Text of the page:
The starter said "go" .. i think .. and i took off. About 50 metres in i heard Ward's voice behind me:
Ward: "where's he going?!"
Craiky: "that's how he runs.."
So I knew i was in front as we zoomed around a wide path and funneled into some fun single track through the woods. I zipped and swooped down the trail passing less sure-footed roadies and banked back onto a wider gravel/needle path, leaning into a little climb. Looking up I saw 20metres ahead of me a rather nice bum and the tanned calves of a cute girl fresh back from Mexico. As I was admiring her I noticed on her left a runner in black capri running tights and a familiar gait....
Doh!! What the #%$#%@ !!!?!!! How?!! Oooooooooo ... what?where... how? ... Bewildered and frustrated I closed the 20 metres in less than a minute and pulled up alongside Craiky.
"How'd the hell you get in front of me?!!!!!!!!! How'd you do that?! There's no way you passed me on that single track!!!"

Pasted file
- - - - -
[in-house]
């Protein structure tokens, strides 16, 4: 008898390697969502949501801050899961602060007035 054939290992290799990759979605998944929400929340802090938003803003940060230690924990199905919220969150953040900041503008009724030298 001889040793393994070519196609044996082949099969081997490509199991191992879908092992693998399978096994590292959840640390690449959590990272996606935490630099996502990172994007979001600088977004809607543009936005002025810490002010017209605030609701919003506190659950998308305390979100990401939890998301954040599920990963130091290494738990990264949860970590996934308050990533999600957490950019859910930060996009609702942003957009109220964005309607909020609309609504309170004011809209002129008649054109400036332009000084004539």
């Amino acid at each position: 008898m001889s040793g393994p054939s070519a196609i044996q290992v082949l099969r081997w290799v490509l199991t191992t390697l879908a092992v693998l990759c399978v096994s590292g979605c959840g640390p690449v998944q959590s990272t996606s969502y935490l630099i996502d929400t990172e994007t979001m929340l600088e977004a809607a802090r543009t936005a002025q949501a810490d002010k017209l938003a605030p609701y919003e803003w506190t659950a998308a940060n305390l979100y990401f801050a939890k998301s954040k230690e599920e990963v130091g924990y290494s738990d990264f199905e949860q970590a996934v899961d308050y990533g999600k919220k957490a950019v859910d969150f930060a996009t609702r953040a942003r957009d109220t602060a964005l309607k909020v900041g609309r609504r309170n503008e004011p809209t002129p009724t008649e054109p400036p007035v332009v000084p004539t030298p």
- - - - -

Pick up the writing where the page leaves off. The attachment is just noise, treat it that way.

Somehow that weasel had gotten by me at the start before we went into the single track and without me even noticing! The guy is a freakin magician!!! Kinda reminds me of this bugs bunny cartoon i watched as a kid.. there was no kissing involved though ...and no $10. =D
These races are great. I mean I like the long stuff but you don't really get the lungs going on those unless there's a big climb. But in these your lungs and heart are in overdrive the whole time, just on the edge between staying on the pace and being on your face in the dirt callin' a cab.
We both came through the first 4k loop in the 16minute area with craiky about 25 seconds ahead and he managed to keep that gap for the second lap too although i managed to pass the 3 people between me and him so that i finished 1 place behind him.
So now we're at 2-2 and neither of us really wants to go for a tie-breaker cuz it'll be piano wire and razor blades the whole way!
Another reason i liked this race was because they had pizza at the end! Really tasty and still fresh and hot in their little cardboard boxes! Then it was off to see Beemer's cool new place and eat bacon and french toast. That's my kinda new year's day!
No word on the results yet but craiky was 32:10 i believe, and i was 32:35 i think.
Damn .. so much for keeping it short. :p